PCSOs at Lincolnshire Police will work an extra 30,000 hours at weekends in a new shift pattern “designed to give a better work-life balance”.
Around 170,000 incidents are reported to Lincolnshire Police each year and just under 30% of these happen at weekends, so the force has changed the way it organises staff rotas to increase presence on Saturdays and Sundays across the county.
The changes will take effect from April 30, 2018 and there is a projected additional cost increase of £82,954 to Lincolnshire Police.
The salaries of PCSOs will remain the same, but officers will receive a weekend working allowance that’ll see more of these payments made after April 30.
The extra hours for PSCOs will help the force to respond to police matters, as well as engaging with residents and supporting the night time economy.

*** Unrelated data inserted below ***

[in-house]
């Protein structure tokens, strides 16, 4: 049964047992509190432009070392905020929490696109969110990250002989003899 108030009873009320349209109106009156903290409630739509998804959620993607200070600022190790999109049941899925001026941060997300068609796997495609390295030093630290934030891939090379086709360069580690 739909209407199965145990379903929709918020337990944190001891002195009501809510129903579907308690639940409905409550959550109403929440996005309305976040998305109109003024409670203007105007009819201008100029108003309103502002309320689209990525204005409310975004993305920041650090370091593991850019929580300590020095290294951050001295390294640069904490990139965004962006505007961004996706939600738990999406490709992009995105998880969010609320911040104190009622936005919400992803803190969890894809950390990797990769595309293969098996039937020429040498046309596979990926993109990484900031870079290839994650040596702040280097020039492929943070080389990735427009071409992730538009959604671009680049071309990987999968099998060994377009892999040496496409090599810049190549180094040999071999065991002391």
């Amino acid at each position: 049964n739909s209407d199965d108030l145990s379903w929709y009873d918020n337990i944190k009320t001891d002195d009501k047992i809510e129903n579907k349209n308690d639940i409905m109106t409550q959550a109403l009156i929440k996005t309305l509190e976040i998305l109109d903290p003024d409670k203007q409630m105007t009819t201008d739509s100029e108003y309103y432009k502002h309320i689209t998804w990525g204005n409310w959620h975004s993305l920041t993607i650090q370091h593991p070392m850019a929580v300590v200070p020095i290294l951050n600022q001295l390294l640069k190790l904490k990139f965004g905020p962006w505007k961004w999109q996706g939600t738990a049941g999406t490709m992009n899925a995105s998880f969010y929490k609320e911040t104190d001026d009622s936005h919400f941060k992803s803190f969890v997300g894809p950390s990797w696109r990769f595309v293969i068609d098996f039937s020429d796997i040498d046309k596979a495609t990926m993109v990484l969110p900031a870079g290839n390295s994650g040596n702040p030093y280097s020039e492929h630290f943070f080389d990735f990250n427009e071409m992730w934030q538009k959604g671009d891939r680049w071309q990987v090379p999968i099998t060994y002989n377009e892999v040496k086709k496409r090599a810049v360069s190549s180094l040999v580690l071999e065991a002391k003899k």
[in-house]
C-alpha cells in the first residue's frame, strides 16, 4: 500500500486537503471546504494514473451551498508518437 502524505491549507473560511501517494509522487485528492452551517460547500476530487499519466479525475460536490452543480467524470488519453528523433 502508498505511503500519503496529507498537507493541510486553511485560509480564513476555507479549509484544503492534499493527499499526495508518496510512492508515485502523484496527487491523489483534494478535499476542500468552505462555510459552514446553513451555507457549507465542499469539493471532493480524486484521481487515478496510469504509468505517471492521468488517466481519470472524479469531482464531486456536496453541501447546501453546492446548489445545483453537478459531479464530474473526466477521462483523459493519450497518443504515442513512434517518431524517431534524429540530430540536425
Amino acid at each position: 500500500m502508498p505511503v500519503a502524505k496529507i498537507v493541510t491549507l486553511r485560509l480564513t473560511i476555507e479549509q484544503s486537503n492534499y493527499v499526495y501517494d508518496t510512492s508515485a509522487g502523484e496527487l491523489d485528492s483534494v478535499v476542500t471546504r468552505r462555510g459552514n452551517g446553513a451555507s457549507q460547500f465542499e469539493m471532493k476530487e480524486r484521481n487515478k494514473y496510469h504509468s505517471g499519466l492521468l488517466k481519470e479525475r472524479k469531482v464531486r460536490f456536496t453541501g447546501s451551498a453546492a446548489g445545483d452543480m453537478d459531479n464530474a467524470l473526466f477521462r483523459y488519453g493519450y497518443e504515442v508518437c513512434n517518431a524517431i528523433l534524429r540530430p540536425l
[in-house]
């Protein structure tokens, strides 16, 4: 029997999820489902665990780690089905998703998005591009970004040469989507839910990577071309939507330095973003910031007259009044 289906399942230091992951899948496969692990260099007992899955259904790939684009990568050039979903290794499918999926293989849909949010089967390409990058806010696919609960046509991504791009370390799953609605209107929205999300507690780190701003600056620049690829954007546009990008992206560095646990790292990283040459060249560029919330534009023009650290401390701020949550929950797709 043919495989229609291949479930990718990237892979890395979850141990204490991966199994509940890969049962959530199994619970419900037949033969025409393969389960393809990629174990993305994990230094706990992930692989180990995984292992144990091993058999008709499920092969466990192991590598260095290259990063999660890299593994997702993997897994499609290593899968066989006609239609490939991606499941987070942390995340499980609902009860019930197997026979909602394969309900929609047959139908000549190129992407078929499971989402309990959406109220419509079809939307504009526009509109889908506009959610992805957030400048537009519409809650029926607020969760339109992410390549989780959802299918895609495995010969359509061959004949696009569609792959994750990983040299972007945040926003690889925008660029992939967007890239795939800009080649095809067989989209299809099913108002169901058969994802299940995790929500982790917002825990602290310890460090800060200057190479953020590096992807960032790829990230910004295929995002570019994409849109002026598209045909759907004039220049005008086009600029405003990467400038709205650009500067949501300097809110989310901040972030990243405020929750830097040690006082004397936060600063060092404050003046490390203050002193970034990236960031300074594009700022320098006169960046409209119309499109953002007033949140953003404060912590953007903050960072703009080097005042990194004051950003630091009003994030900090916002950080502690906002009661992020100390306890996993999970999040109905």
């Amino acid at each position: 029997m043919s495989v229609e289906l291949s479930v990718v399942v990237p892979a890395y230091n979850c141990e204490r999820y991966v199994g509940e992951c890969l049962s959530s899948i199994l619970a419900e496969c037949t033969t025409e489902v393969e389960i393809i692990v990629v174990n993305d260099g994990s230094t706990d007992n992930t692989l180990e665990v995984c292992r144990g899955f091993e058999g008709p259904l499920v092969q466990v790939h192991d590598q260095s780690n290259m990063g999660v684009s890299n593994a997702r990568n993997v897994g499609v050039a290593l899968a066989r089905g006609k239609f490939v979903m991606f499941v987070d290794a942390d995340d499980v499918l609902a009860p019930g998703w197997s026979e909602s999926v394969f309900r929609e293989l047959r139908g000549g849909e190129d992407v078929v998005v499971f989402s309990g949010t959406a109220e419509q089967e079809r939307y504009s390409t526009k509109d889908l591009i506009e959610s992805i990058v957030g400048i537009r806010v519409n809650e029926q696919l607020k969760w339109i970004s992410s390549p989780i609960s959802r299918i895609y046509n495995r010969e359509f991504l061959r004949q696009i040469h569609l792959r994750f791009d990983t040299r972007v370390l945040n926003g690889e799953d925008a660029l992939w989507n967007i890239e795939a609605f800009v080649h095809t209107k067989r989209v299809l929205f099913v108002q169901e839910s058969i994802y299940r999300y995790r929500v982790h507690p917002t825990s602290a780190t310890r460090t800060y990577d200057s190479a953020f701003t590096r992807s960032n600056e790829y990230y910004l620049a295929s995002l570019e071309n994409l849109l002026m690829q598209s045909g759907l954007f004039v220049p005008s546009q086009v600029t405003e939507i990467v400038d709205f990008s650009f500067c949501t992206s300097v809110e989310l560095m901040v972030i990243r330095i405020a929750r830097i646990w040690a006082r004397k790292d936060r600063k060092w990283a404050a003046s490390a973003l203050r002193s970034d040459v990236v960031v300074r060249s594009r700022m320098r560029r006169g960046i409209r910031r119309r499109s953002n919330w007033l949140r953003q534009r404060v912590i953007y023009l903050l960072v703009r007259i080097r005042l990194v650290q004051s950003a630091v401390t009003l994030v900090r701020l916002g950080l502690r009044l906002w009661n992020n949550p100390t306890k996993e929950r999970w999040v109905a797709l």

This will also mean there are more PSCOs on hand to support ongoing investigations by collecting evidence.
So how will these new hours work?
- PCSOs can currently work seven days in a row before they get a day off.
- This change means PSCOs will each not work more than four days in a row.
- The new shifts are longer, but Lincolnshire Police’s PCSOs will work fewer shifts each week and will get more rest days.
- The new rotas are staggered so the force will have more PCSOs available at weekends.
- The rota ensures there is adequate cover throughout the early part of the week.
Chief Superintendent Paul Timmins said: “PCSOs are at the very heart of the communities they serve and are vital in helping us protect the public.
“We have listened to our officers and the new shift patterns will give them a better work-life balance and help us provide the very best service to county residents.
“The work of PCSOs greatly assists police officers too, so this will also help to reduce pressure on them over busy weekends.”
Police and Crime Commissioner Marc Jones added: “We will continually look at new ways of creating the most effective and efficient policing model possible so Lincolnshire remains one of the safest places to live in the UK.”